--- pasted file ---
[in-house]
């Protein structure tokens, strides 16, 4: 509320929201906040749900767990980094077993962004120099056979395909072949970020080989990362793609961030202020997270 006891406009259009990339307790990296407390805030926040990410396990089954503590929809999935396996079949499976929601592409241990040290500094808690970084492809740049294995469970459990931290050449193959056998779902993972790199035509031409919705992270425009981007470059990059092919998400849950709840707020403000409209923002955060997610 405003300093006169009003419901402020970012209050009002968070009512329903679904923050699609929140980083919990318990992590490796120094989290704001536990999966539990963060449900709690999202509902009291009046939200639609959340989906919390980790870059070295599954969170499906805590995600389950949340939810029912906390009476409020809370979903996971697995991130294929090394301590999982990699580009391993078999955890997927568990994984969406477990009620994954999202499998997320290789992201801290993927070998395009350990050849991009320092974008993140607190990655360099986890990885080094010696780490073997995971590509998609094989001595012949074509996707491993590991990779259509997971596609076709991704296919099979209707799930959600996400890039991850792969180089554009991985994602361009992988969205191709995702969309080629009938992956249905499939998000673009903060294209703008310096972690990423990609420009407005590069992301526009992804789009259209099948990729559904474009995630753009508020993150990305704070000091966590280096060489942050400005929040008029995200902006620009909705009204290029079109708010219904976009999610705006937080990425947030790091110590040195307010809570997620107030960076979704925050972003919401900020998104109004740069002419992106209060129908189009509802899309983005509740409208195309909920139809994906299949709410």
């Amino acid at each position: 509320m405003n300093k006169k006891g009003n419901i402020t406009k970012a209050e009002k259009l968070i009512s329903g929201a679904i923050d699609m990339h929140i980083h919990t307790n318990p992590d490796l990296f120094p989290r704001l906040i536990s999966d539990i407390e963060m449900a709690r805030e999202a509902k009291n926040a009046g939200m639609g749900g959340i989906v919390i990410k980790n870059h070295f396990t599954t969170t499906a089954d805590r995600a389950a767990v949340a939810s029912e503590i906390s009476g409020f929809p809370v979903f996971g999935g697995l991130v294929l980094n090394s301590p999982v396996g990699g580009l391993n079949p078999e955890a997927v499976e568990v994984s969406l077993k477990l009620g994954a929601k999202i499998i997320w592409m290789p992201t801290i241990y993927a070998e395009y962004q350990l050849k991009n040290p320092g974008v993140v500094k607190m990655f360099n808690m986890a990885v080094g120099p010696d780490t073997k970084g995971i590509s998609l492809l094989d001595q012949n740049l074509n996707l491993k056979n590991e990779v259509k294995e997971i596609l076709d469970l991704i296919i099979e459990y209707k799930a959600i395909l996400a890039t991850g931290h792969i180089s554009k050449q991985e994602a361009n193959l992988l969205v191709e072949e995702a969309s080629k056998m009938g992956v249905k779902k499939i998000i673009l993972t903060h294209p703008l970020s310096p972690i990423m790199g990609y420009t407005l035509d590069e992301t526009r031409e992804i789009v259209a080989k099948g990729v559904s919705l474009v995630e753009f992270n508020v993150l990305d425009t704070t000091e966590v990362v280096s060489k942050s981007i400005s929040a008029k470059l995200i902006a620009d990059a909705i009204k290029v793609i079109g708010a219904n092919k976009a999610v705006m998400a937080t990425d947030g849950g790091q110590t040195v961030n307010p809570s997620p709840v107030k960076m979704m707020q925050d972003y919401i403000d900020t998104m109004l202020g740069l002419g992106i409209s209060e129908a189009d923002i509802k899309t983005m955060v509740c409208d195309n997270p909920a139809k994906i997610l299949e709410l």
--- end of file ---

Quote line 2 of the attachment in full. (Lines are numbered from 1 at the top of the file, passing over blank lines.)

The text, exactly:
């Protein structure tokens, strides 16, 4: 509320929201906040749900767990980094077993962004120099056979395909072949970020080989990362793609961030202020997270 006891406009259009990339307790990296407390805030926040990410396990089954503590929809999935396996079949499976929601592409241990040290500094808690970084492809740049294995469970459990931290050449193959056998779902993972790199035509031409919705992270425009981007470059990059092919998400849950709840707020403000409209923002955060997610 405003300093006169009003419901402020970012209050009002968070009512329903679904923050699609929140980083919990318990992590490796120094989290704001536990999966539990963060449900709690999202509902009291009046939200639609959340989906919390980790870059070295599954969170499906805590995600389950949340939810029912906390009476409020809370979903996971697995991130294929090394301590999982990699580009391993078999955890997927568990994984969406477990009620994954999202499998997320290789992201801290993927070998395009350990050849991009320092974008993140607190990655360099986890990885080094010696780490073997995971590509998609094989001595012949074509996707491993590991990779259509997971596609076709991704296919099979209707799930959600996400890039991850792969180089554009991985994602361009992988969205191709995702969309080629009938992956249905499939998000673009903060294209703008310096972690990423990609420009407005590069992301526009992804789009259209099948990729559904474009995630753009508020993150990305704070000091966590280096060489942050400005929040008029995200902006620009909705009204290029079109708010219904976009999610705006937080990425947030790091110590040195307010809570997620107030960076979704925050972003919401900020998104109004740069002419992106209060129908189009509802899309983005509740409208195309909920139809994906299949709410």